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-   -   ROMEX 14-2 wire from Canada Vs. ROMEX 14-2 wire from the U.S. (http://www.diychatroom.com/f18/romex-14-2-wire-canada-vs-romex-14-2-wire-u-s-72675/)

Dazzlin 06-02-2010 08:11 PM

ROMEX 14-2 wire from Canada Vs. ROMEX 14-2 wire from the U.S.
 
2 Attachment(s)
Alright,

This post is not a rant -- just purely trying to understand what, when, how, why (and all similarly natured questions)...

Subject: 14-2 wire and the differences in Spec between the US and Canada...

Question: How comes when I buy regular 14-2 wire made for the US Market is the physical makeup of the wire different from that made for the Canadian market?

See, at first I thought it was because it didn't 'measure up' to Canadian ESA standards, and therefore wasn't issued a UL Canada or CSA mark -- (so, for example, the reason for the difference would be that the stuff made for the US couldn't be used up here and visa-versa) however, reading the ESA's website, UL "US" marked apparatus is approved for use in Canada -- which negates that theory...

http://www.esasafe.com/GeneralPublic/epa_002B.php?s=19

Then I thought about brand: but when I checked that out, all branded wires look identical (country specific) - so US market wire looks all the same and Canadian marketed wire all looks the same (but not the same as each other) -- if that makes sense...

SO --- then I was being nosy and pulled apart both wires and observe the following differences:

Canadian wire is named 14-2 NM-D 90
US is named 14-2 NM-B

In that regard, both are rated for the same temperature (90 degrees C) - so just a different name I guess???

Canadian wire has, when compared with the US, a much thicker sheath on the copper conductors...

Canadian wire does not have that sort of brown-paper stuff inside the outer sheath...

When I stripped back all of the sheathing though, the gauge of the wire is identical in every detail...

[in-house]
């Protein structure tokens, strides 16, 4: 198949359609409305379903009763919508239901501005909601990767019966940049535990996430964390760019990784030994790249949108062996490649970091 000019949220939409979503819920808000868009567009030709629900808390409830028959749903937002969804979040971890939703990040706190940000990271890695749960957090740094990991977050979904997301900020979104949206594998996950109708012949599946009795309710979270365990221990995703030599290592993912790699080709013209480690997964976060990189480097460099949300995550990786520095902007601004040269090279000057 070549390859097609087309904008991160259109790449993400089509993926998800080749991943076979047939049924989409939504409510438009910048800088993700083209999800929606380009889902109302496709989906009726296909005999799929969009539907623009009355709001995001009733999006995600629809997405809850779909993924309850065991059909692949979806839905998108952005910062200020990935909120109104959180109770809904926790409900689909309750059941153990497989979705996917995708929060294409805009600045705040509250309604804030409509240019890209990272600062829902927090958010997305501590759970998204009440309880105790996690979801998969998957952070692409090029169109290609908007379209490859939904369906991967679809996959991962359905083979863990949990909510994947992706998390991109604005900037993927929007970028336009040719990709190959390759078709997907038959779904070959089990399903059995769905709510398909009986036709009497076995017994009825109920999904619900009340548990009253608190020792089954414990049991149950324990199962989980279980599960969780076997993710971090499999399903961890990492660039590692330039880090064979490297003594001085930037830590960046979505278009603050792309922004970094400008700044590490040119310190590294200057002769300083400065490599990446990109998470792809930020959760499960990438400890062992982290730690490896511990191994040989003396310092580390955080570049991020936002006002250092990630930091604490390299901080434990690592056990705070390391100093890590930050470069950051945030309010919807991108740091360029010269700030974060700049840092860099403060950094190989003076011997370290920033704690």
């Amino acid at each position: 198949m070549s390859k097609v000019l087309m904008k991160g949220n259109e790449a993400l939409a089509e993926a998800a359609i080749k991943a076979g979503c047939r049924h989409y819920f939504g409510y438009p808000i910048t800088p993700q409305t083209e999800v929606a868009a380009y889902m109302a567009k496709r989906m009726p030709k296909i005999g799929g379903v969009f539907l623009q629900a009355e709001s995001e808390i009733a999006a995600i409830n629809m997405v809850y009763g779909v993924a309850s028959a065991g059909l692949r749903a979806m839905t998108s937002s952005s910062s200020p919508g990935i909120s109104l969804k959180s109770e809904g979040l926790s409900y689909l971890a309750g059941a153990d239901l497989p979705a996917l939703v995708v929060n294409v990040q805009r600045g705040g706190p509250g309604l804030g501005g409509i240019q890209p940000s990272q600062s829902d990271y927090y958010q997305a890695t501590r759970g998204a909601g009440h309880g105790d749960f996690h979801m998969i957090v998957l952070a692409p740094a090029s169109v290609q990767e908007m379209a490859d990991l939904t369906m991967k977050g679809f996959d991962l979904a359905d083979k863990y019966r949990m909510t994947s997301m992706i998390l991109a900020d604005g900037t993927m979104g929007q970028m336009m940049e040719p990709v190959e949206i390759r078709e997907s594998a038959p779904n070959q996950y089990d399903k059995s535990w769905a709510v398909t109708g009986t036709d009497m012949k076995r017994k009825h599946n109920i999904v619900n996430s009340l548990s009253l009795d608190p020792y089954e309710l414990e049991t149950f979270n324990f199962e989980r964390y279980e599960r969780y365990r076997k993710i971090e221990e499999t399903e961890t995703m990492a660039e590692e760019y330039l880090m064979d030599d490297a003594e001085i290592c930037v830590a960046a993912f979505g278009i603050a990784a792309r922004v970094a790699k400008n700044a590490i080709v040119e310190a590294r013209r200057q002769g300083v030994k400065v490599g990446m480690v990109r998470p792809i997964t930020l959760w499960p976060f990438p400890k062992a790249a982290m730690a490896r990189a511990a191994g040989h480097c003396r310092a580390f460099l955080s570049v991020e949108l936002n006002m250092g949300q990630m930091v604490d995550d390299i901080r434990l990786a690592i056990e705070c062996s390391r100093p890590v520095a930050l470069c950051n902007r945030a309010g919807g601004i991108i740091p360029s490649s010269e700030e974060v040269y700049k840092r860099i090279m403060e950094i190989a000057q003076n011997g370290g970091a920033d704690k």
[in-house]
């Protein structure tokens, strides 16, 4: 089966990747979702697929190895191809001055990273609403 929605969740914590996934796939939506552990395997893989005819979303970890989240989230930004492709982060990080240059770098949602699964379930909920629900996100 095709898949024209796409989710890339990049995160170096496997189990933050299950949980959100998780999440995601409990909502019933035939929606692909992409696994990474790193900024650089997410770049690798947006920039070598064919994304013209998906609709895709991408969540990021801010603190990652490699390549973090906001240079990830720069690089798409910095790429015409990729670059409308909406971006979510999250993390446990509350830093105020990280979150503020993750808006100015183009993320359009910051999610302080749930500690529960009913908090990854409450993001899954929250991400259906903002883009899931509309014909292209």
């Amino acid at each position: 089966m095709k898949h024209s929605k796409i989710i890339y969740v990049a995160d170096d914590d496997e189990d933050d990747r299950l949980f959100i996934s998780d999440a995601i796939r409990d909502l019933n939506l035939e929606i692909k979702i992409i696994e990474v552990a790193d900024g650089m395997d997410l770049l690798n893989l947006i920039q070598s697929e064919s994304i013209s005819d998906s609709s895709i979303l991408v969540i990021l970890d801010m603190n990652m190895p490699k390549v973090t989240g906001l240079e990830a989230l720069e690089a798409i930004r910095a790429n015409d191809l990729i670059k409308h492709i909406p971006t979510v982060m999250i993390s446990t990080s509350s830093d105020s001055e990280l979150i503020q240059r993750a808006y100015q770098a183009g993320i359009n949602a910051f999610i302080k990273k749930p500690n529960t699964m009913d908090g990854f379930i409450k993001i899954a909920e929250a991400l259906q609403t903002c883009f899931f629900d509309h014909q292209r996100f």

I just am failing to understand why they're both different, even though the ESA seems to advise that as long as it's marked UL "US" it's approved for use...

Which leads me to my ultimate question, is there ANYTHING ANYWHERE which denotes that wire made for the US market, bearing the UL certification, cannot be used in Canada?

Thought you'd like that guys...

Pictures attached: A reel of Canadian 14-2 (note the difference in appearance caused by the increased thickness of the conductor sheathing) and a breakdown of a US 14-2 wire...

Thanks all...

brric 06-02-2010 08:36 PM

I don't know Canadian standards but that reel appears to look the same as US UF cable suitable for direct burial.

Jim F 06-02-2010 10:50 PM

Also could be NMC cable which is rated for damp and corrosive environments but not underground. The paper wrapped US cable is for dry environments only.

Speaking of Canada, what's up with those currency exchange places. I bought Canada bucks there thinking it was a better deal only to find out the exchange rate was worse than the retail stores. Do they exist soley to rip off unsuspecting US tourists?

jlhaslip 06-03-2010 12:48 AM

Quote:

Originally Posted by Jim F (Post 450471)
Speaking of Canada, what's up with those currency exchange places. I bought Canada bucks there thinking it was a better deal only to find out the exchange rate was worse than the retail stores. Do they exist soley to rip off unsuspecting US tourists?

No, they exist to make a profit... from American Tourists and Canadians equally.

forresth 06-03-2010 02:09 PM

If you think that is a rip-off, I purchased some Mountain Dew in Canada...


AND IT WAS CAFFINE FREE!!!!

operagost 06-03-2010 02:16 PM